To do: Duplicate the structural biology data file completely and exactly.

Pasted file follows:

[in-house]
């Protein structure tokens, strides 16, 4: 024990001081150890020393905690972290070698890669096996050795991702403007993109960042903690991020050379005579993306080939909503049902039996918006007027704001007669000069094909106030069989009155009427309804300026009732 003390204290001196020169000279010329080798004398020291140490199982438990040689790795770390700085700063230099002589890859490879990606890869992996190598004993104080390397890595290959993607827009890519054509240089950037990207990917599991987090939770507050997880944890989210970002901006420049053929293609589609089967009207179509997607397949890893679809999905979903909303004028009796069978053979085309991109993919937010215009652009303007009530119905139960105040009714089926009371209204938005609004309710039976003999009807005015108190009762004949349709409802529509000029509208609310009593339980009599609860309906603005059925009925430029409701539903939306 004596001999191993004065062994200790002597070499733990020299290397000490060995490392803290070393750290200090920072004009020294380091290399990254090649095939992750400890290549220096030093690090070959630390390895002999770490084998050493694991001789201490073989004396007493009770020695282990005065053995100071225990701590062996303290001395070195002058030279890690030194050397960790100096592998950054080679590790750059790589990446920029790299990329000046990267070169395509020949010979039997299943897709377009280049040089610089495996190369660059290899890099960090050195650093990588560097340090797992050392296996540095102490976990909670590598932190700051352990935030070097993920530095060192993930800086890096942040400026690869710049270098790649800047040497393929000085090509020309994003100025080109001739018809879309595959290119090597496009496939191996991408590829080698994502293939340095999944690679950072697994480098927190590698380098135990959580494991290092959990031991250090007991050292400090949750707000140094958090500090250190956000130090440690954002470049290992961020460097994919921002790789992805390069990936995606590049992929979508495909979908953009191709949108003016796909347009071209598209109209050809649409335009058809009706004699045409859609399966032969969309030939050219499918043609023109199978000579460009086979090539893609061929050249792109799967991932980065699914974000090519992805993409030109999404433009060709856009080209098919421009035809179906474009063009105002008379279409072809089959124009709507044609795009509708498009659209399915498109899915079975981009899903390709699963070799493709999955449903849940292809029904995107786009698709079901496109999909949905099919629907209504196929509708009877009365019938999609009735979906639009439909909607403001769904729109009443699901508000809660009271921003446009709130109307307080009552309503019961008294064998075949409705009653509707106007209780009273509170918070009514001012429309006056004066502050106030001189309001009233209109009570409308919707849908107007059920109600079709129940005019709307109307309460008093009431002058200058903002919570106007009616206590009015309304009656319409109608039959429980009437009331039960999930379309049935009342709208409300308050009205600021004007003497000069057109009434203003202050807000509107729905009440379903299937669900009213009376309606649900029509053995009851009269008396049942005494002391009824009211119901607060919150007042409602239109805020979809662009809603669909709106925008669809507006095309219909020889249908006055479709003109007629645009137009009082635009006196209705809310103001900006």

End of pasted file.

[in-house]
């Protein structure tokens, strides 16, 4: 024990001081150890020393905690972290070698890669096996050795991702403007993109960042903690991020050379005579993306080939909503049902039996918006007027704001007669000069094909106030069989009155009427309804300026009732 003390204290001196020169000279010329080798004398020291140490199982438990040689790795770390700085700063230099002589890859490879990606890869992996190598004993104080390397890595290959993607827009890519054509240089950037990207990917599991987090939770507050997880944890989210970002901006420049053929293609589609089967009207179509997607397949890893679809999905979903909303004028009796069978053979085309991109993919937010215009652009303007009530119905139960105040009714089926009371209204938005609004309710039976003999009807005015108190009762004949349709409802529509000029509208609310009593339980009599609860309906603005059925009925430029409701539903939306 004596001999191993004065062994200790002597070499733990020299290397000490060995490392803290070393750290200090920072004009020294380091290399990254090649095939992750400890290549220096030093690090070959630390390895002999770490084998050493694991001789201490073989004396007493009770020695282990005065053995100071225990701590062996303290001395070195002058030279890690030194050397960790100096592998950054080679590790750059790589990446920029790299990329000046990267070169395509020949010979039997299943897709377009280049040089610089495996190369660059290899890099960090050195650093990588560097340090797992050392296996540095102490976990909670590598932190700051352990935030070097993920530095060192993930800086890096942040400026690869710049270098790649800047040497393929000085090509020309994003100025080109001739018809879309595959290119090597496009496939191996991408590829080698994502293939340095999944690679950072697994480098927190590698380098135990959580494991290092959990031991250090007991050292400090949750707000140094958090500090250190956000130090440690954002470049290992961020460097994919921002790789992805390069990936995606590049992929979508495909979908953009191709949108003016796909347009071209598209109209050809649409335009058809009706004699045409859609399966032969969309030939050219499918043609023109199978000579460009086979090539893609061929050249792109799967991932980065699914974000090519992805993409030109999404433009060709856009080209098919421009035809179906474009063009105002008379279409072809089959124009709507044609795009509708498009659209399915498109899915079975981009899903390709699963070799493709999955449903849940292809029904995107786009698709079901496109999909949905099919629907209504196929509708009877009365019938999609009735979906639009439909909607403001769904729109009443699901508000809660009271921003446009709130109307307080009552309503019961008294064998075949409705009653509707106007209780009273509170918070009514001012429309006056004066502050106030001189309001009233209109009570409308919707849908107007059920109600079709129940005019709307109307309460008093009431002058200058903002919570106007009616206590009015309304009656319409109608039959429980009437009331039960999930379309049935009342709208409300308050009205600021004007003497000069057109009434203003202050807000509107729905009440379903299937669900009213009376309606649900029509053995009851009269008396049942005494002391009824009211119901607060919150007042409602239109805020979809662009809603669909709106925008669809507006095309219909020889249908006055479709003109007629645009137009009082635009006196209705809310103001900006």